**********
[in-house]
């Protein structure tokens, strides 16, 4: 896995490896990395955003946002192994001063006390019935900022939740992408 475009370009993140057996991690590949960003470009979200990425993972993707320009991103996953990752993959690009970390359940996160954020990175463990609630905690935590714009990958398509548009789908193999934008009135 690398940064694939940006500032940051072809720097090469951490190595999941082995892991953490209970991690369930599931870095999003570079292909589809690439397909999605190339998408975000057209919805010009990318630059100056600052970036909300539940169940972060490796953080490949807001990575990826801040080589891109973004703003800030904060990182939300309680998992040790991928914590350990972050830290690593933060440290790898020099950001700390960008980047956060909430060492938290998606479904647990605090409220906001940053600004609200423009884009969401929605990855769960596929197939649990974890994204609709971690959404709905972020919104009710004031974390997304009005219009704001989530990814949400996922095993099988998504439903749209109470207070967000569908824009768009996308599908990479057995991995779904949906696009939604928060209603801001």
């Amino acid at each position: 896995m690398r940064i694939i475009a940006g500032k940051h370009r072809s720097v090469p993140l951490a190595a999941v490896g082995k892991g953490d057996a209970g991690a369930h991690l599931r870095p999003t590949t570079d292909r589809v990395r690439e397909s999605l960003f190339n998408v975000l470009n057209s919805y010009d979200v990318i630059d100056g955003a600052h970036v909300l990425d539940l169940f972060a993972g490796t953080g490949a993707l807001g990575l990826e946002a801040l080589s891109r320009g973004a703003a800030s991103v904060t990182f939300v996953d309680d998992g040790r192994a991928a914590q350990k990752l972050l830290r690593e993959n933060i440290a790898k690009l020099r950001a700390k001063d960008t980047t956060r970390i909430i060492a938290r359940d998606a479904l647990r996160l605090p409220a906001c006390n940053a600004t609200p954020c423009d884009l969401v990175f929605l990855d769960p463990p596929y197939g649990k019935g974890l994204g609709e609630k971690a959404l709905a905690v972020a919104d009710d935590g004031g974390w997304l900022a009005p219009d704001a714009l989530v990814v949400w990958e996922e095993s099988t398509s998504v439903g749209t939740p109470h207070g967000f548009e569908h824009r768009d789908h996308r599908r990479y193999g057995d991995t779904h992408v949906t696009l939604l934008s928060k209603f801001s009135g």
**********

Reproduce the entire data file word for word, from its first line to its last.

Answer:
[in-house]
């Protein structure tokens, strides 16, 4: 896995490896990395955003946002192994001063006390019935900022939740992408 475009370009993140057996991690590949960003470009979200990425993972993707320009991103996953990752993959690009970390359940996160954020990175463990609630905690935590714009990958398509548009789908193999934008009135 690398940064694939940006500032940051072809720097090469951490190595999941082995892991953490209970991690369930599931870095999003570079292909589809690439397909999605190339998408975000057209919805010009990318630059100056600052970036909300539940169940972060490796953080490949807001990575990826801040080589891109973004703003800030904060990182939300309680998992040790991928914590350990972050830290690593933060440290790898020099950001700390960008980047956060909430060492938290998606479904647990605090409220906001940053600004609200423009884009969401929605990855769960596929197939649990974890994204609709971690959404709905972020919104009710004031974390997304009005219009704001989530990814949400996922095993099988998504439903749209109470207070967000569908824009768009996308599908990479057995991995779904949906696009939604928060209603801001």
């Amino acid at each position: 896995m690398r940064i694939i475009a940006g500032k940051h370009r072809s720097v090469p993140l951490a190595a999941v490896g082995k892991g953490d057996a209970g991690a369930h991690l599931r870095p999003t590949t570079d292909r589809v990395r690439e397909s999605l960003f190339n998408v975000l470009n057209s919805y010009d979200v990318i630059d100056g955003a600052h970036v909300l990425d539940l169940f972060a993972g490796t953080g490949a993707l807001g990575l990826e946002a801040l080589s891109r320009g973004a703003a800030s991103v904060t990182f939300v996953d309680d998992g040790r192994a991928a914590q350990k990752l972050l830290r690593e993959n933060i440290a790898k690009l020099r950001a700390k001063d960008t980047t956060r970390i909430i060492a938290r359940d998606a479904l647990r996160l605090p409220a906001c006390n940053a600004t609200p954020c423009d884009l969401v990175f929605l990855d769960p463990p596929y197939g649990k019935g974890l994204g609709e609630k971690a959404l709905a905690v972020a919104d009710d935590g004031g974390w997304l900022a009005p219009d704001a714009l989530v990814v949400w990958e996922e095993s099988t398509s998504v439903g749209t939740p109470h207070g967000f548009e569908h824009r768009d789908h996308r599908r990479y193999g057995d991995t779904h992408v949906t696009l939604l934008s928060k209603f801001s009135g």